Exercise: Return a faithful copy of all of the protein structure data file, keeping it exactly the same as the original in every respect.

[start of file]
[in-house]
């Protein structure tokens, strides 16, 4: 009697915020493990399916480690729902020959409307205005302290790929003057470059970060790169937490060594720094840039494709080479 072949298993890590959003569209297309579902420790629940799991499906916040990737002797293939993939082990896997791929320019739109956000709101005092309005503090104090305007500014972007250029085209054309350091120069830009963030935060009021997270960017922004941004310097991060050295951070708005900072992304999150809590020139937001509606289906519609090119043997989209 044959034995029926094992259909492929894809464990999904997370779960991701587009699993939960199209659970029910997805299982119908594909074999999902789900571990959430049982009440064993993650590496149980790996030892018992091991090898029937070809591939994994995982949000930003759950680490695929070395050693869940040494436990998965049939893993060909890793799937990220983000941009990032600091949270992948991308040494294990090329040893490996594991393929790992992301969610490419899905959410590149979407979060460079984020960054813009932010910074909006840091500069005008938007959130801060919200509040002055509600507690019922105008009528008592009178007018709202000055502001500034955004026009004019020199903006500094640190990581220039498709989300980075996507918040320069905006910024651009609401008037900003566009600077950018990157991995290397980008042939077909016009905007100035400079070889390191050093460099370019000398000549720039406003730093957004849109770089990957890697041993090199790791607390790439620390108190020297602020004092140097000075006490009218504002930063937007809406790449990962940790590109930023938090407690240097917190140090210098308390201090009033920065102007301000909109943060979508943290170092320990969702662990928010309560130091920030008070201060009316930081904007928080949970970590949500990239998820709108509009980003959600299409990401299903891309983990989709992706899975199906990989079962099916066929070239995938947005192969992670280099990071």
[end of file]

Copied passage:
[in-house]
């Protein structure tokens, strides 16, 4: 009697915020493990399916480690729902020959409307205005302290790929003057470059970060790169937490060594720094840039494709080479 072949298993890590959003569209297309579902420790629940799991499906916040990737002797293939993939082990896997791929320019739109956000709101005092309005503090104090305007500014972007250029085209054309350091120069830009963030935060009021997270960017922004941004310097991060050295951070708005900072992304999150809590020139937001509606289906519609090119043997989209 044959034995029926094992259909492929894809464990999904997370779960991701587009699993939960199209659970029910997805299982119908594909074999999902789900571990959430049982009440064993993650590496149980790996030892018992091991090898029937070809591939994994995982949000930003759950680490695929070395050693869940040494436990998965049939893993060909890793799937990220983000941009990032600091949270992948991308040494294990090329040893490996594991393929790992992301969610490419899905959410590149979407979060460079984020960054813009932010910074909006840091500069005008938007959130801060919200509040002055509600507690019922105008009528008592009178007018709202000055502001500034955004026009004019020199903006500094640190990581220039498709989300980075996507918040320069905006910024651009609401008037900003566009600077950018990157991995290397980008042939077909016009905007100035400079070889390191050093460099370019000398000549720039406003730093957004849109770089990957890697041993090199790791607390790439620390108190020297602020004092140097000075006490009218504002930063937007809406790449990962940790590109930023938090407690240097917190140090210098308390201090009033920065102007301000909109943060979508943290170092320990969702662990928010309560130091920030008070201060009316930081904007928080949970970590949500990239998820709108509009980003959600299409990401299903891309983990989709992706899975199906990989079962099916066929070239995938947005192969992670280099990071």